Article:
Classify debts into categories based on which ones to get rid of first. The best way to do this is by rating them on their interest rate and how much the assets purchased with the debt appreciate in value. You will have figured out that housing loans come in the least risky class because their value appreciates with time and interest rates are not exorbitant.Automobile loans come next because their value depreciates in time and the interest rates are higher. Credit card debt and personal loans are the deadliest of all.
If you have taken a personal loan whose interest rate ranges from 13% to 24% currently or have credit card debt strive to pay it off. Credit cards may seem to make life convenient but it can really be a debt trap if you do not know to limit your spending. Each time you buy on extended credit using a credit you will be charged a fee that can range from 30% to 40% per annum. Late payment fees are also painfully high. If you have to use a credit card choose one that suits your needs rather than one which is offered to you.
Cut spending if you must
Make a commitment to allocate enough money every month to pay debts. This might require that you cut down spending. Its definitely not palatable but its probably the only way out. If theres nothing on which you can cut your spending down you might want to consider taking up an additional part-time job.
Alternative sources of borrowing
Whenever possible approach family members or friends who are able and may be willing to lend to you. You will get the money you need for lesser interest rates minus the tedious procedures involved in bank borrowing. This also gives one flexible payment options and may be even borrowing with no interest. Make it a point to lay down conditions of repayment in writing to avoid misunderstandings later on which can sour relationships.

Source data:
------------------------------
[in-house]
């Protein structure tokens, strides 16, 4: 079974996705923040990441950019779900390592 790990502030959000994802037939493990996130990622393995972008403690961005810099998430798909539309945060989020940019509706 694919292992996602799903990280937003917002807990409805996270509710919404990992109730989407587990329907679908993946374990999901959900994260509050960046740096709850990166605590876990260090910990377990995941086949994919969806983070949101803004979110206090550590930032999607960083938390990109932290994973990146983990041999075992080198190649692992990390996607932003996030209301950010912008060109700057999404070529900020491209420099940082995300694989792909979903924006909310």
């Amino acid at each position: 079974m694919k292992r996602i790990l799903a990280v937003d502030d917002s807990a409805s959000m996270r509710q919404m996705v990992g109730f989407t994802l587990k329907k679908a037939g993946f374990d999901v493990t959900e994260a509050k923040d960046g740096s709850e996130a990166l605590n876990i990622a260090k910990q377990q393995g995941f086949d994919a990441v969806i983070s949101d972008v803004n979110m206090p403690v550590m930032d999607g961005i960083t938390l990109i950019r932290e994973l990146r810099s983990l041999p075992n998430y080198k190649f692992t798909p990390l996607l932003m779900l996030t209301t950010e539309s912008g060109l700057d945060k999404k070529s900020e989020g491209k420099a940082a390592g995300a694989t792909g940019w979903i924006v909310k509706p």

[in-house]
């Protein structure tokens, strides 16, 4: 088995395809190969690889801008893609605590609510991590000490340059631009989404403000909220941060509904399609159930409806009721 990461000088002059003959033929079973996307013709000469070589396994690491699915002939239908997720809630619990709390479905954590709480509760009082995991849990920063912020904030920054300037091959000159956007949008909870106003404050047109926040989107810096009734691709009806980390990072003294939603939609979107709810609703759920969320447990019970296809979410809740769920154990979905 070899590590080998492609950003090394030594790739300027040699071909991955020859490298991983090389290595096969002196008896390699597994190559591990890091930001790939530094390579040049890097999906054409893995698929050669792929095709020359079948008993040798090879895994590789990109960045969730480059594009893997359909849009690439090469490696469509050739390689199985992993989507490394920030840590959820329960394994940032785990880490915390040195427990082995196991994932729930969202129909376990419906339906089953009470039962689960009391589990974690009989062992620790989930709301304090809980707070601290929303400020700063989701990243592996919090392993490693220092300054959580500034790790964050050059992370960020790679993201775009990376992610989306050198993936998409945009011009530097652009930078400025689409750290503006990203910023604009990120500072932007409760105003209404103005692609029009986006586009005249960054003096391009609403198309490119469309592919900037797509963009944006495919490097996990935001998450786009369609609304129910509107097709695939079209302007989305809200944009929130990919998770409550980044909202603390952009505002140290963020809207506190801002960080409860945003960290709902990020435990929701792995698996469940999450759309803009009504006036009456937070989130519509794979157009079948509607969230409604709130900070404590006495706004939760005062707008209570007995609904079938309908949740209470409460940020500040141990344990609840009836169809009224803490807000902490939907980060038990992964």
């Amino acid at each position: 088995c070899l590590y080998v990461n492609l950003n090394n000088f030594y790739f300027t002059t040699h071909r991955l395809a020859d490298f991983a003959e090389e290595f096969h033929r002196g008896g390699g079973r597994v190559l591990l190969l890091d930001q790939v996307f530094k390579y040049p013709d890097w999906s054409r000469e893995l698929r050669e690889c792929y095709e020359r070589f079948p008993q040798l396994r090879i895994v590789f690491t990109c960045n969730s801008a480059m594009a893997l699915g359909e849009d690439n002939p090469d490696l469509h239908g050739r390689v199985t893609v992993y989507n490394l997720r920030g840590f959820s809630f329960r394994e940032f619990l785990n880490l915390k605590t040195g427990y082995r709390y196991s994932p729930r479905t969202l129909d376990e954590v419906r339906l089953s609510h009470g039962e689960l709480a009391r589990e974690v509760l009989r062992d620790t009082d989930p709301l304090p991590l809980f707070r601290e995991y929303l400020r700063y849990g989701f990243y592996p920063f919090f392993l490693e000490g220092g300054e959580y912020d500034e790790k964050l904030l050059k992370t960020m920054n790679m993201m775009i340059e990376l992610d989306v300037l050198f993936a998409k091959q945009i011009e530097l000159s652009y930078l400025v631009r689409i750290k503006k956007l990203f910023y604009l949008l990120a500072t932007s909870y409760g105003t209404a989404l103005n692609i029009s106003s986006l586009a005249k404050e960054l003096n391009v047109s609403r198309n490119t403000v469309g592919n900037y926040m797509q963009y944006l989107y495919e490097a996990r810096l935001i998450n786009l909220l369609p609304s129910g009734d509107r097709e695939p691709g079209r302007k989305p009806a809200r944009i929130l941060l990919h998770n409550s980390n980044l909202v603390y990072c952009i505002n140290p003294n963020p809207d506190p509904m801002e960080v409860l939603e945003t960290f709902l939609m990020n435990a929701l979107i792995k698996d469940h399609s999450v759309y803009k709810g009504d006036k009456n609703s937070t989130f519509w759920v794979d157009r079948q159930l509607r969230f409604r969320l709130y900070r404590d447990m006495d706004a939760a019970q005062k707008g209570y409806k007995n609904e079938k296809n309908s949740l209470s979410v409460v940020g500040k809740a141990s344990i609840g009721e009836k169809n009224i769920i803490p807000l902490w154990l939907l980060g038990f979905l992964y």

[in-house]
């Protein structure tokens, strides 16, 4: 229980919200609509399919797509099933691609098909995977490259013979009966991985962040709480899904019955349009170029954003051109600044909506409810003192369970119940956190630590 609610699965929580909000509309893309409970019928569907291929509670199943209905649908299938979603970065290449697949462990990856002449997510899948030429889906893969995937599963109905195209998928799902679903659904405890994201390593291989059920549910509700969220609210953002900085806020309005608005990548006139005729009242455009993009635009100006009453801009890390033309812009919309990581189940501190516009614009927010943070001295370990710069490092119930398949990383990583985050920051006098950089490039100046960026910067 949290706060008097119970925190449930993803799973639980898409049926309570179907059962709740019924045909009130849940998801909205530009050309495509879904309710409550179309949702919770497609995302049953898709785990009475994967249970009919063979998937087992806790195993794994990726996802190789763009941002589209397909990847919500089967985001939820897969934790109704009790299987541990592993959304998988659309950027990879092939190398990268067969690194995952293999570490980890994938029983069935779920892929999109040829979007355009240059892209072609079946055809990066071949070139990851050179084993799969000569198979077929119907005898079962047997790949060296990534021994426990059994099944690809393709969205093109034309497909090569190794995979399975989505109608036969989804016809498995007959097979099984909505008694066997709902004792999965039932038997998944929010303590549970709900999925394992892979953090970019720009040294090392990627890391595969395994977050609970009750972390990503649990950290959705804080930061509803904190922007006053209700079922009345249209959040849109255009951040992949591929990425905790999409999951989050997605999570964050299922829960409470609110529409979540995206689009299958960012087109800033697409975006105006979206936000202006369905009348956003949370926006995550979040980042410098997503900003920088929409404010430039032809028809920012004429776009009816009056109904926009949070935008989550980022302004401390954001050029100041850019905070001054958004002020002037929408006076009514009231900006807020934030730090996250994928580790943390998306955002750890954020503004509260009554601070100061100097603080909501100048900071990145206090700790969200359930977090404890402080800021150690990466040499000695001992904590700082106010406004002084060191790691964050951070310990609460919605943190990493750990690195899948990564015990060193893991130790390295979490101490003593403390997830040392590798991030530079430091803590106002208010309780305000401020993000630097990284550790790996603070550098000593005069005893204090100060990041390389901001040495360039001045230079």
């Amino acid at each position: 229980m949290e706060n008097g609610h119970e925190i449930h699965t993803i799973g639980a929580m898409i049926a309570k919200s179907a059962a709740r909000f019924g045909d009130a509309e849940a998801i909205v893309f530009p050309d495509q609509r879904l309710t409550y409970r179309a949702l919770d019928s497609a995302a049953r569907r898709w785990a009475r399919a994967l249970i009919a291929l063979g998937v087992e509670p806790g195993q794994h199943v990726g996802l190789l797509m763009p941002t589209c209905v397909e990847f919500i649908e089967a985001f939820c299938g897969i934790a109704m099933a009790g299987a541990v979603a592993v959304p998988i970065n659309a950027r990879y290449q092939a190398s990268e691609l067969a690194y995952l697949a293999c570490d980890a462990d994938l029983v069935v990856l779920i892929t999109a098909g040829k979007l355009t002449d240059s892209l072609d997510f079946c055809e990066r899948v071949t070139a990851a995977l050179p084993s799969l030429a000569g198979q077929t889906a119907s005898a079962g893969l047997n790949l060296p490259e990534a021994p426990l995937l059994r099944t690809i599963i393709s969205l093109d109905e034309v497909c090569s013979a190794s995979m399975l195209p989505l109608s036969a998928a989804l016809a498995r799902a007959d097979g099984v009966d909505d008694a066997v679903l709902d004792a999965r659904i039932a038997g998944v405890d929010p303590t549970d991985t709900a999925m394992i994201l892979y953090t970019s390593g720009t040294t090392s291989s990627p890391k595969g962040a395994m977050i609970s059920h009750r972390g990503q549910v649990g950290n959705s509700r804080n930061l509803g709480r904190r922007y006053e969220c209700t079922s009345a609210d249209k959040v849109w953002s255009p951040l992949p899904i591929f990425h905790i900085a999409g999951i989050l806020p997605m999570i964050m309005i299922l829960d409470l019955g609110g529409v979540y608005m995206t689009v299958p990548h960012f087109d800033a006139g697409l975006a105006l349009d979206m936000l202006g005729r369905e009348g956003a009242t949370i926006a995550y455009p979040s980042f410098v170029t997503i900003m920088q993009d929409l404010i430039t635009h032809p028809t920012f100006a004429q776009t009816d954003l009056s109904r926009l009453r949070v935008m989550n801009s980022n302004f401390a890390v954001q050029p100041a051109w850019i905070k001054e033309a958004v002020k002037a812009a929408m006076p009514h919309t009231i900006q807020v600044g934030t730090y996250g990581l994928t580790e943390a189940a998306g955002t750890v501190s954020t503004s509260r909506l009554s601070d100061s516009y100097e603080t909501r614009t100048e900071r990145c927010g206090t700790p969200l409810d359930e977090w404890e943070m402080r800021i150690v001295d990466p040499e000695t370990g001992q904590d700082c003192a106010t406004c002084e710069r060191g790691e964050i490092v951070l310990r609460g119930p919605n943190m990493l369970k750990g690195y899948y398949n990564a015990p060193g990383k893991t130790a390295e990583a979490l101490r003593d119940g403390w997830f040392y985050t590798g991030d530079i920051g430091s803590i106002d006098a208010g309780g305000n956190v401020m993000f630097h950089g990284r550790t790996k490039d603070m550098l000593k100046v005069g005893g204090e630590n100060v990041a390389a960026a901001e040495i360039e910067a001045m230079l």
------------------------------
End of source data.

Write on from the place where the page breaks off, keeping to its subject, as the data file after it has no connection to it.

You can borrow on your LIC policy from the insurance provider. Interest rate will be lower and you have the option of paying off the debt in installments or paying only the interest amount with the borrowed amount being reduced from the sum assured.
Switching of existing loans is more common in home loans. In a loan switching an existing borrowers loan is transferred to the new bank approached by the borrower. The new bank pays the outstanding loan amount to the original lender.
The benefit of switching is lower interest rate but this is not without other costs. Other costs involve pre-payment penalty to the original lender which ranges between 2% and 4% of the outstanding loan amount and processing fee to the new lender which ranges between 0.5% and 1% of the loan amount.
One should be cautious while going in for a switch given the fact that different banks raise or lower their interest rates not at the same time. Because one bank hasnt raised interest rates for some time doesnt mean they wont sooner or later. Only if there is a wide spread between interest rates of the two banks and several years of repayment left should you consider switching. Usually if the interest offered is lower by at least 1-1.5% it may be worthwhile to switch lenders. Similarly since interest component makes up the huge chunk in EMIs in the initial years it will make sense to switch during the initial years. Towards the end of loan tenure it is the principal that makes up for the huge chunk of EMIs.
Negotiate for lower rate
Try negotiating with your bank for lowering your interest rate. Although banks dont readily do this you might get through if you have a good credit standing and based on your past relationship with the bank.